And

“For a city or a people to be truly free they must have the secure right, without economic, political or police pressure, to make their own choice and to live their own lives.”

And

“I pledge you that we will neither commit nor provoke aggression, that we shall neither flee nor invoke the threat of force, that we shall never negotiate out of fear, we shall never fear to negotiate.”

And

“Terror is not a new weapon. Throughout history it has been used by those who could not prevail, either by persuasion or example. But inevitably they fail, either because men are not afraid to die for a life worth living, or because the terrorists themselves came to realize that free men cannot be frightened by threats, and that aggression would meet its own response. And it is in the light of that history that every nation today should know, be he friend or foe, that the United States has both the will and the weapons to join free men in standing up to their responsibilities.”

And

“In short, we are neither “warmongers” nor “appeasers,” neither “hard” nor “soft.” We are Americans, determined to defend the frontiers of freedom, by an honorable peace if peace is possible, but by arms if arms are used against us. And if we are to move forward in that spirit, we shall need all the calm and thoughtful citizens that this great University can produce, all the light they can shed, all the wisdom they can bring to bear. It is customary, both here and around the world, to regard life in the United States as easy. Our advantages are many. But more than any other people on earth, we bear burdens and accept risks unprecedented in their size and their duration, not for ourselves alone but for all who wish to be free.”

And

“As apt and applicable as the Declaration of Independence is today, we would do well to honor that other historic document drafted in this hall–the Constitution of the United States. For it stressed not independence but interdependence–not the individual liberty of one but the indivisible liberty of all.”

And

“No man can fully grasp how far and how fast we have come, but condense, if you will, the 50 thousand years of man’s recorded history in a time span of but a half-century. Stated in these terms, we know very little about the first 40 years, except at the end of them advanced man had learned to use the skins of animals to cover them. Then about 10 years ago, under this standard, man emerged from his caves to construct other kinds of shelter. Only five years ago man learned to write and use a cart with wheels. Christianity began less than two years ago. The printing press came this year, and then less than two months ago, during this whole 50-year span of human history, the steam engine provided a new source of power. Newton explored the meaning of gravity. Last month electric lights and telephones and automobiles and airplanes became available. Only last week did we develop penicillin and television and nuclear power, and now if America’s new spacecraft succeeds in reaching Venus, we will have literally reached the stars before midnight tonight.”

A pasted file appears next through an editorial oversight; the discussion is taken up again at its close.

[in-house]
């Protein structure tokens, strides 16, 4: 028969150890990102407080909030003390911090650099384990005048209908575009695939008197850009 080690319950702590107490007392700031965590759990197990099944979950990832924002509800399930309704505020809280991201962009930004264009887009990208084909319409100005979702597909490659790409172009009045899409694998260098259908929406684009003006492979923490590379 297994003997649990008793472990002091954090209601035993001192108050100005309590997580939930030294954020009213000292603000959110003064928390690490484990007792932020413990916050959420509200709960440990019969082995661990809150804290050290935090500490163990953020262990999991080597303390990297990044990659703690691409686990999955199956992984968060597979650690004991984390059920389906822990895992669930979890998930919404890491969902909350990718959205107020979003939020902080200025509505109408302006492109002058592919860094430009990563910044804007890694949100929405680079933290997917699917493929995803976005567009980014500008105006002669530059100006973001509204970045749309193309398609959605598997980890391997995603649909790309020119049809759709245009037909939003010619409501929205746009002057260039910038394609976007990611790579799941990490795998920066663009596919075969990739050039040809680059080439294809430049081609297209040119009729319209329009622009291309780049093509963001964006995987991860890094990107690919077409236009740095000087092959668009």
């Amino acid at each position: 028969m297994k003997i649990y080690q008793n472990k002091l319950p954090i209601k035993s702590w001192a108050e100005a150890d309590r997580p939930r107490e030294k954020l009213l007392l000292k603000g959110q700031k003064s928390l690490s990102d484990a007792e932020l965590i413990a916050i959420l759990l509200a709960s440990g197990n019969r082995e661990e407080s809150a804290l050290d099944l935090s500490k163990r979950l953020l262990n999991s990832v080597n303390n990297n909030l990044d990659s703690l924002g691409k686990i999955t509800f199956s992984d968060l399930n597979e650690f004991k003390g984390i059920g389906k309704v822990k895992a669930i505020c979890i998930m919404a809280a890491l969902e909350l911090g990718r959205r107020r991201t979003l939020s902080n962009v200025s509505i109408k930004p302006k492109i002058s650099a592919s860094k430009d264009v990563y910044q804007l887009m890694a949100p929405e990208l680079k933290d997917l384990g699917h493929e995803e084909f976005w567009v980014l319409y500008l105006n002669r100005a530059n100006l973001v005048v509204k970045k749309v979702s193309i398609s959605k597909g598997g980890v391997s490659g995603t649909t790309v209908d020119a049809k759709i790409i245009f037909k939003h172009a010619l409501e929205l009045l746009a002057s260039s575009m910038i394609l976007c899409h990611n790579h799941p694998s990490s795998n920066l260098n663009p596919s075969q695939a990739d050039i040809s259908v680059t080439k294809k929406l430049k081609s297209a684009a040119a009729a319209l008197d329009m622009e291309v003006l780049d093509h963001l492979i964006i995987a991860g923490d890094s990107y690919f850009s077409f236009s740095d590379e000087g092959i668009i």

And

“Those who came before us made certain that this country rode the first waves of the industrial revolution, the first waves of modern invention, and the first wave of nuclear power, and this generation does not intend to founder in the backwash of the coming age of space. We mean to be a part of it—we mean to lead it. For the eyes of the world now look into space, to the moon and to the planets beyond, and we have vowed that we shall not see it governed by a hostile flag of conquest, but by a banner of freedom and peace. We have vowed that we shall not see space filled with weapons of mass destruction, but with instruments of knowledge and understanding.”

And

“Many years ago the great British explorer George Mallory, who was to die on Mount Everest, was asked why did he want to climb it. He said, “Because it is there.” Well, space is there, and we’re going to climb it, and the moon and the planets are there, and new hopes for knowledge and peace are there. And, therefore, as we set sail we ask God’s blessing on the most hazardous and dangerous and greatest adventure on which man has ever embarked.”

And

“The 1930’s taught us a clear lesson: aggressive conduct, if allowed to go unchecked and unchallenged ultimately leads to war.”

And

“The path we have chosen for the present is full of hazards, as all paths are; but it is one of the most consistent with our character and our courage as a nation and our commitments around the world. The cost of freedom is always high — but Americans have always paid it. And one path we shall never choose, and this is the path of surrender or submission. Our goal is not victory of might but the vindication of right — not peace at the expense of freedom, but both peace and freedom, here in this hemisphere and, we hope, around the world. God willing, that goal will be achieved. Thank you, and good night.”

And